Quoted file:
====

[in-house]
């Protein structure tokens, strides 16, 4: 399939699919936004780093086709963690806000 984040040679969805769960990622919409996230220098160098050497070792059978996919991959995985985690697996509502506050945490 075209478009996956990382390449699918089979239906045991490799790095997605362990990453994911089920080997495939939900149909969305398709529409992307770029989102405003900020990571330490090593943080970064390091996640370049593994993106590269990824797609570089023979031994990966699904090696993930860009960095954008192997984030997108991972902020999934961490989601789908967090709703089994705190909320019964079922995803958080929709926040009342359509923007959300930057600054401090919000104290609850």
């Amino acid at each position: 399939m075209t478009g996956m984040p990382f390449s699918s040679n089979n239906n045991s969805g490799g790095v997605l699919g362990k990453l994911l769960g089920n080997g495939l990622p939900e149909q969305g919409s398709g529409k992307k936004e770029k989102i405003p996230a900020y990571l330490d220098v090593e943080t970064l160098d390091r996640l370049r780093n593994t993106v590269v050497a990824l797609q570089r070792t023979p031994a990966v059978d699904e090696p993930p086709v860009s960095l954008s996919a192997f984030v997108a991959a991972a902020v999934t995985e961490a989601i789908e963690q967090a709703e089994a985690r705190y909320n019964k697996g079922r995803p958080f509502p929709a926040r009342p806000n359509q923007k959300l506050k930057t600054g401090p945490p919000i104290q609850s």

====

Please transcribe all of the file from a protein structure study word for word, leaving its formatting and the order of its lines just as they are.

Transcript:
[in-house]
């Protein structure tokens, strides 16, 4: 399939699919936004780093086709963690806000 984040040679969805769960990622919409996230220098160098050497070792059978996919991959995985985690697996509502506050945490 075209478009996956990382390449699918089979239906045991490799790095997605362990990453994911089920080997495939939900149909969305398709529409992307770029989102405003900020990571330490090593943080970064390091996640370049593994993106590269990824797609570089023979031994990966699904090696993930860009960095954008192997984030997108991972902020999934961490989601789908967090709703089994705190909320019964079922995803958080929709926040009342359509923007959300930057600054401090919000104290609850």
């Amino acid at each position: 399939m075209t478009g996956m984040p990382f390449s699918s040679n089979n239906n045991s969805g490799g790095v997605l699919g362990k990453l994911l769960g089920n080997g495939l990622p939900e149909q969305g919409s398709g529409k992307k936004e770029k989102i405003p996230a900020y990571l330490d220098v090593e943080t970064l160098d390091r996640l370049r780093n593994t993106v590269v050497a990824l797609q570089r070792t023979p031994a990966v059978d699904e090696p993930p086709v860009s960095l954008s996919a192997f984030v997108a991959a991972a902020v999934t995985e961490a989601i789908e963690q967090a709703e089994a985690r705190y909320n019964k697996g079922r995803p958080f509502p929709a926040r009342p806000n359509q923007k959300l506050k930057t600054g401090p945490p919000i104290q609850s």